- Article by Pieter Schlebaum
- Published on December 22nd, 2013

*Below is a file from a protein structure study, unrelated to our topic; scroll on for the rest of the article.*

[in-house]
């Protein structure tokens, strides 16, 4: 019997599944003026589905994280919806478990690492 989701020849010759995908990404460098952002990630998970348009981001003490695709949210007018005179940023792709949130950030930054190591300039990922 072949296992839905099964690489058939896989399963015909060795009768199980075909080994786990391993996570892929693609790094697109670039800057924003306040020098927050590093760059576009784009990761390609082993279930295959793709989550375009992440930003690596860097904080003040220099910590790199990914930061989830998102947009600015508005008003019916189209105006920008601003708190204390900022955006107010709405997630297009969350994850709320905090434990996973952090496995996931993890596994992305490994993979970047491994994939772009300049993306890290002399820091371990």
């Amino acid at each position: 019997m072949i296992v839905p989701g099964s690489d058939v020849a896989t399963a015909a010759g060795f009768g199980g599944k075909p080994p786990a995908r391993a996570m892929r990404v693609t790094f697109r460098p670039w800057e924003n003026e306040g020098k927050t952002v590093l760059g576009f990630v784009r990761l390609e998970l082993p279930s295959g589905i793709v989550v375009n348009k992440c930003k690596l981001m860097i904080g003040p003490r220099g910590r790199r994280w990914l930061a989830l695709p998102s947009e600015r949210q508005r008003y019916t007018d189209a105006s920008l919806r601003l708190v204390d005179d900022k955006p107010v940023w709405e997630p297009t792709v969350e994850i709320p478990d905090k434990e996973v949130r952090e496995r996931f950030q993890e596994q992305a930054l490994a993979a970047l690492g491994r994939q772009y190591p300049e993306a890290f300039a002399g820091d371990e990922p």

The German supremacy in Northwestern Europe was one of Dwight Eisenhower's main concerns in the run-up to D-Day, seeing as the Germans had over 60 divisions in that area. If only a minority of those troops would be sent off quickly to reinforce the front after the Allied landing, the Allies would have a serious problem. It would have taken them months to get an equal-sized force on the ground. To prevent this problem, two plans were designed: 'Bodyguard', which aimed to misdirect the Germans, and the 'Transportation Plan'. The latter was designed to isolate the Norman battlefield by bombing the German transport lines, thus keeping the Germans from reinforcing the front. This way, the German upper hand would be a lot smaller, and would give the Allies time to build up a considerable force in the bridgehead. The plan, however, sparked heavy debate at the Allied High Command.